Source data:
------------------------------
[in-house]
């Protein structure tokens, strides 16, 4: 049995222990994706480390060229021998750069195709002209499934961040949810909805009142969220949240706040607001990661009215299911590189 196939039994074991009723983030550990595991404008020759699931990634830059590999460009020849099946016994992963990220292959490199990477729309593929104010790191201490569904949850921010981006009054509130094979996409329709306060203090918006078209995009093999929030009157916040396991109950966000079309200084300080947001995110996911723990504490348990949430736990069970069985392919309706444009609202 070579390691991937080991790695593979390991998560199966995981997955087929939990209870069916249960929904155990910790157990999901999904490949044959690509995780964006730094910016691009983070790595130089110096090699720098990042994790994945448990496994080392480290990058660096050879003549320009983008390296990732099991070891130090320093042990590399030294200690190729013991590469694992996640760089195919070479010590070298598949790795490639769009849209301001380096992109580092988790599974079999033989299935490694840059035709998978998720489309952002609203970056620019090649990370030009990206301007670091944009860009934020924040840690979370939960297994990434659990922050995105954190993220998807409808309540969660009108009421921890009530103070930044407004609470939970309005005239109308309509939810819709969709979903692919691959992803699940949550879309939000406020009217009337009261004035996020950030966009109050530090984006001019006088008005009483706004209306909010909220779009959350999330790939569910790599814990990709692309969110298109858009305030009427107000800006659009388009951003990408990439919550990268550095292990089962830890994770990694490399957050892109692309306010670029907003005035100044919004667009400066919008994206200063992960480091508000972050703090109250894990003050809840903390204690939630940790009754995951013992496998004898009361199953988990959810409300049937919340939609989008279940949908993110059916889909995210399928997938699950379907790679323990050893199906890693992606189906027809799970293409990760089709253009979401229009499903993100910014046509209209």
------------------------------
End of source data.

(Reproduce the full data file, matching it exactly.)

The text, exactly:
[in-house]
């Protein structure tokens, strides 16, 4: 049995222990994706480390060229021998750069195709002209499934961040949810909805009142969220949240706040607001990661009215299911590189 196939039994074991009723983030550990595991404008020759699931990634830059590999460009020849099946016994992963990220292959490199990477729309593929104010790191201490569904949850921010981006009054509130094979996409329709306060203090918006078209995009093999929030009157916040396991109950966000079309200084300080947001995110996911723990504490348990949430736990069970069985392919309706444009609202 070579390691991937080991790695593979390991998560199966995981997955087929939990209870069916249960929904155990910790157990999901999904490949044959690509995780964006730094910016691009983070790595130089110096090699720098990042994790994945448990496994080392480290990058660096050879003549320009983008390296990732099991070891130090320093042990590399030294200690190729013991590469694992996640760089195919070479010590070298598949790795490639769009849209301001380096992109580092988790599974079999033989299935490694840059035709998978998720489309952002609203970056620019090649990370030009990206301007670091944009860009934020924040840690979370939960297994990434659990922050995105954190993220998807409808309540969660009108009421921890009530103070930044407004609470939970309005005239109308309509939810819709969709979903692919691959992803699940949550879309939000406020009217009337009261004035996020950030966009109050530090984006001019006088008005009483706004209306909010909220779009959350999330790939569910790599814990990709692309969110298109858009305030009427107000800006659009388009951003990408990439919550990268550095292990089962830890994770990694490399957050892109692309306010670029907003005035100044919004667009400066919008994206200063992960480091508000972050703090109250894990003050809840903390204690939630940790009754995951013992496998004898009361199953988990959810409300049937919340939609989008279940949908993110059916889909995210399928997938699950379907790679323990050893199906890693992606189906027809799970293409990760089709253009979401229009499903993100910014046509209209």